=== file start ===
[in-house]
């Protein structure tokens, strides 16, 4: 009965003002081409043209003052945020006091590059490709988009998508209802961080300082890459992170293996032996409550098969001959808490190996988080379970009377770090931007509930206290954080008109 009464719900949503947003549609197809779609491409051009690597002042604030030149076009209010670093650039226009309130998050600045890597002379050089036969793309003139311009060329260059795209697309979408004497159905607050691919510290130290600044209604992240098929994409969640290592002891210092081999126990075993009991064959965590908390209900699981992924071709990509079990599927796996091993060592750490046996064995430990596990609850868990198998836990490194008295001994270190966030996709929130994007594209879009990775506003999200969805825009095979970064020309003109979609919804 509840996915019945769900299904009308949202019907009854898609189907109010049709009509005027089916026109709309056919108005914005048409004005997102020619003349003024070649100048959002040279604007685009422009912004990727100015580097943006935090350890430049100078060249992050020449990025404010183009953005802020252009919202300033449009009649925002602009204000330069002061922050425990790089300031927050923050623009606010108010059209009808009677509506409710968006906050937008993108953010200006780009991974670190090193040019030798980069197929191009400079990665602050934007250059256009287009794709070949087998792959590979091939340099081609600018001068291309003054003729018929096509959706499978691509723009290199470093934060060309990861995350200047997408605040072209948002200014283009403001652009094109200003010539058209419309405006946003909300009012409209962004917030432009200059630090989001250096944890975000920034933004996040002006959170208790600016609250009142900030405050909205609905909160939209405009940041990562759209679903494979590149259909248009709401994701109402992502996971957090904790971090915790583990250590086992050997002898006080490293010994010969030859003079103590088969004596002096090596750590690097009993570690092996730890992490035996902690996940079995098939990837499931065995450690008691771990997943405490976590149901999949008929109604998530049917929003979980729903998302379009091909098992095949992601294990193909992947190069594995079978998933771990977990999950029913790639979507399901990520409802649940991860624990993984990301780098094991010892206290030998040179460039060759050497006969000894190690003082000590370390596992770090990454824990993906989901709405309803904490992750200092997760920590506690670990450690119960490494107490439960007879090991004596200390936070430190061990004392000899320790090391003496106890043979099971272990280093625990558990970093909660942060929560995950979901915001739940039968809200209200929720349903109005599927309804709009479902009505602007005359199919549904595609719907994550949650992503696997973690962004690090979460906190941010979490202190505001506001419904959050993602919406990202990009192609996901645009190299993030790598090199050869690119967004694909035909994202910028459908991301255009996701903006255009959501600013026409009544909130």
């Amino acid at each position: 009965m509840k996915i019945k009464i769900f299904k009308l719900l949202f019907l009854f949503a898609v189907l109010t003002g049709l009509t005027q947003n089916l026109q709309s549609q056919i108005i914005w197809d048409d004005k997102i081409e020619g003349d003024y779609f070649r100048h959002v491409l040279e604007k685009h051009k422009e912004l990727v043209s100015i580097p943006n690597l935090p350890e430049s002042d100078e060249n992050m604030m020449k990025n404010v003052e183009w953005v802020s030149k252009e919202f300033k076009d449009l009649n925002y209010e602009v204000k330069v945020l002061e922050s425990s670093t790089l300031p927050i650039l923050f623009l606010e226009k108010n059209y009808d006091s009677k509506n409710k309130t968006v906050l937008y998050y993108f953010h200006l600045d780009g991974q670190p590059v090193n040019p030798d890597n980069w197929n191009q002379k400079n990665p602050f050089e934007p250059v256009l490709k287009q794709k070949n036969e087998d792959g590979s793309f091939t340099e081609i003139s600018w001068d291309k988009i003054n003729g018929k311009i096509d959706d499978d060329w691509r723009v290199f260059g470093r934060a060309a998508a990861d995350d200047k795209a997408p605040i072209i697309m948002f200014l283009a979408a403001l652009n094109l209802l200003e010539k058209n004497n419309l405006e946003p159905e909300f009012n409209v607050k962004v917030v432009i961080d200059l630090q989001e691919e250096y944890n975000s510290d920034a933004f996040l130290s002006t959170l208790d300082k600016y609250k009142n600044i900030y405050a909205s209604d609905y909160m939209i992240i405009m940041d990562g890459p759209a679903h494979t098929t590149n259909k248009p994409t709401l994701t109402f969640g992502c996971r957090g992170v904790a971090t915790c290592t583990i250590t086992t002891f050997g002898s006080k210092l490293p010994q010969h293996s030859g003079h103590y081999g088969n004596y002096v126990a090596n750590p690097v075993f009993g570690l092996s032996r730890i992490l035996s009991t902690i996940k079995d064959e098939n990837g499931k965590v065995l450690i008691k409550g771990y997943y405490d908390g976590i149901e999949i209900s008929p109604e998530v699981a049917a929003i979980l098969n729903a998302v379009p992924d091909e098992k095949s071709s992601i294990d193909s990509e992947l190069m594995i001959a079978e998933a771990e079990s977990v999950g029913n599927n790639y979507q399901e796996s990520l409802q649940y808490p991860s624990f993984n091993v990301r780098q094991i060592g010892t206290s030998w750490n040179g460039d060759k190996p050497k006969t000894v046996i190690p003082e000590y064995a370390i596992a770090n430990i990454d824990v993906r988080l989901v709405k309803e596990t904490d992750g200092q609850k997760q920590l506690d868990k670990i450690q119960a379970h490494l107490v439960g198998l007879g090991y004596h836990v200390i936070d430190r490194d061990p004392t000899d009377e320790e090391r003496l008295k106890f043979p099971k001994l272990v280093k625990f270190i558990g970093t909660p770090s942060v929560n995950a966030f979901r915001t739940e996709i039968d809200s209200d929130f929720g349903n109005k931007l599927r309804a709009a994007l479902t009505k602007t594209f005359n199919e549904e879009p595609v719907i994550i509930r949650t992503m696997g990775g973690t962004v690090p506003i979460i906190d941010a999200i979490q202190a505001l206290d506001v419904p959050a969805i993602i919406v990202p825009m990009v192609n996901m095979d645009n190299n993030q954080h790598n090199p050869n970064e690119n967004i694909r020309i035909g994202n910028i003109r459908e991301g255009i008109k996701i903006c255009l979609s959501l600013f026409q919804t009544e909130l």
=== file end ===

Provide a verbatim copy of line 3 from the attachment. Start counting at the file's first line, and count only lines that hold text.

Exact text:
């Amino acid at each position: 009965m509840k996915i019945k009464i769900f299904k009308l719900l949202f019907l009854f949503a898609v189907l109010t003002g049709l009509t005027q947003n089916l026109q709309s549609q056919i108005i914005w197809d048409d004005k997102i081409e020619g003349d003024y779609f070649r100048h959002v491409l040279e604007k685009h051009k422009e912004l990727v043209s100015i580097p943006n690597l935090p350890e430049s002042d100078e060249n992050m604030m020449k990025n404010v003052e183009w953005v802020s030149k252009e919202f300033k076009d449009l009649n925002y209010e602009v204000k330069v945020l002061e922050s425990s670093t790089l300031p927050i650039l923050f623009l606010e226009k108010n059209y009808d006091s009677k509506n409710k309130t968006v906050l937008y998050y993108f953010h200006l600045d780009g991974q670190p590059v090193n040019p030798d890597n980069w197929n191009q002379k400079n990665p602050f050089e934007p250059v256009l490709k287009q794709k070949n036969e087998d792959g590979s793309f091939t340099e081609i003139s600018w001068d291309k988009i003054n003729g018929k311009i096509d959706d499978d060329w691509r723009v290199f260059g470093r934060a060309a998508a990861d995350d200047k795209a997408p605040i072209i697309m948002f200014l283009a979408a403001l652009n094109l209802l200003e010539k058209n004497n419309l405006e946003p159905e909300f009012n409209v607050k962004v917030v432009i961080d200059l630090q989001e691919e250096y944890n975000s510290d920034a933004f996040l130290s002006t959170l208790d300082k600016y609250k009142n600044i900030y405050a909205s209604d609905y909160m939209i992240i405009m940041d990562g890459p759209a679903h494979t098929t590149n259909k248009p994409t709401l994701t109402f969640g992502c996971r957090g992170v904790a971090t915790c290592t583990i250590t086992t002891f050997g002898s006080k210092l490293p010994q010969h293996s030859g003079h103590y081999g088969n004596y002096v126990a090596n750590p690097v075993f009993g570690l092996s032996r730890i992490l035996s009991t902690i996940k079995d064959e098939n990837g499931k965590v065995l450690i008691k409550g771990y997943y405490d908390g976590i149901e999949i209900s008929p109604e998530v699981a049917a929003i979980l098969n729903a998302v379009p992924d091909e098992k095949s071709s992601i294990d193909s990509e992947l190069m594995i001959a079978e998933a771990e079990s977990v999950g029913n599927n790639y979507q399901e796996s990520l409802q649940y808490p991860s624990f993984n091993v990301r780098q094991i060592g010892t206290s030998w750490n040179g460039d060759k190996p050497k006969t000894v046996i190690p003082e000590y064995a370390i596992a770090n430990i990454d824990v993906r988080l989901v709405k309803e596990t904490d992750g200092q609850k997760q920590l506690d868990k670990i450690q119960a379970h490494l107490v439960g198998l007879g090991y004596h836990v200390i936070d430190r490194d061990p004392t000899d009377e320790e090391r003496l008295k106890f043979p099971k001994l272990v280093k625990f270190i558990g970093t909660p770090s942060v929560n995950a966030f979901r915001t739940e996709i039968d809200s209200d929130f929720g349903n109005k931007l599927r309804a709009a994007l479902t009505k602007t594209f005359n199919e549904e879009p595609v719907i994550i509930r949650t992503m696997g990775g973690t962004v690090p506003i979460i906190d941010a999200i979490q202190a505001l206290d506001v419904p959050a969805i993602i919406v990202p825009m990009v192609n996901m095979d645009n190299n993030q954080h790598n090199p050869n970064e690119n967004i694909r020309i035909g994202n910028i003109r459908e991301g255009i008109k996701i903006c255009l979609s959501l600013f026409q919804t009544e909130l």